We chose a suitable site quite a distance from the shore under a tall tree. Apo brought along his acoustic guitar to be strummed later but for now we need to have our breakfast. Apo spread the small matt enough for the four of us to sit and we took out our food stuff ready to fill our empty stomach. While we enjoyed our breakfast, our eyes were focused at the surroundings trying to notify if any familiar faces were around. When we finished our nasi lemak, Yem felt uneasy and wanted to ease himself but there wasn’t any toilet around. The British had forgotten to build toilets around these areas and so Yem had to cycle fast to the Rest House which was about five minutes of cycling time.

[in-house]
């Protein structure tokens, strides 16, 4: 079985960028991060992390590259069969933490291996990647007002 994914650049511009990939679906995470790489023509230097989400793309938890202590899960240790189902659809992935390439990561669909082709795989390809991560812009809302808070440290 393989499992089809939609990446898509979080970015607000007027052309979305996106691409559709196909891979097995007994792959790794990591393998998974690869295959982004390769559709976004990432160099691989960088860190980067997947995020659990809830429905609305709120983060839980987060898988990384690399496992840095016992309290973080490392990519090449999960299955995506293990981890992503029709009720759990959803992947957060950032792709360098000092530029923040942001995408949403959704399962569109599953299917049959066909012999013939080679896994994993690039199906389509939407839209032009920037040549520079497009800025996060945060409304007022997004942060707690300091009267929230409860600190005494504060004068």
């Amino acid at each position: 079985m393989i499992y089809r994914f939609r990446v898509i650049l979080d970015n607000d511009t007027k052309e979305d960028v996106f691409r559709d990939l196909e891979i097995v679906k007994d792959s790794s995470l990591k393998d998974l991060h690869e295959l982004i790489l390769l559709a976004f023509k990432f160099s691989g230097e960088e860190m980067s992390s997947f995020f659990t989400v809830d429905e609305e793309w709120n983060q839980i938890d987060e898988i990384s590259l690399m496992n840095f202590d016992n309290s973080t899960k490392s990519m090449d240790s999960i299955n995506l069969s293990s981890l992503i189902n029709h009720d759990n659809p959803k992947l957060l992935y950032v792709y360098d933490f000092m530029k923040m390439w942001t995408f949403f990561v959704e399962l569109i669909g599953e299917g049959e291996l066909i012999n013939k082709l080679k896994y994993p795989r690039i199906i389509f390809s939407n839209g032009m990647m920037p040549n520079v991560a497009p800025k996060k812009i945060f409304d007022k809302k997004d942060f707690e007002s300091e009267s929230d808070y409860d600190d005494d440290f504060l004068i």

While Apo began strumming his guitar with the other two singing Cliff Richard’s ‘Summer Holiday’, I decided to take a walk along the short stretch of the beach. I walked passed many picnickers all enjoying their food and I headed towards the lane that would lead me to the beach area. Even walking along this lane was not smooth like any normal days. I need to excuse myslef going in between some people who walked like they had the whole day with them. At the frontage of the ‘lagoon’ the crowds was extremely heavy but I managed to sneak through. Those inside the waters were really having their time to the fullest. Young boys running here and there with their shorts but the girls dare not show off their bikinis and so they just dipped in with their shorts as well. Further towards the open sea many well trained swimmers tried very hard to impress one another with their butterfly styles. It was a carnival and we don’t get this often in Muar town and so everybody made their morning worthwile. As I was enjoying the moment, I saw someone wearing the same shirt like mine, same design and colour and also a three-quartered sleeve. He must have bought that shirt at the same shop I bought mine. So I thought I’d better avoid meeting him face to face and diverted myself to the western side of the ‘lagoon’.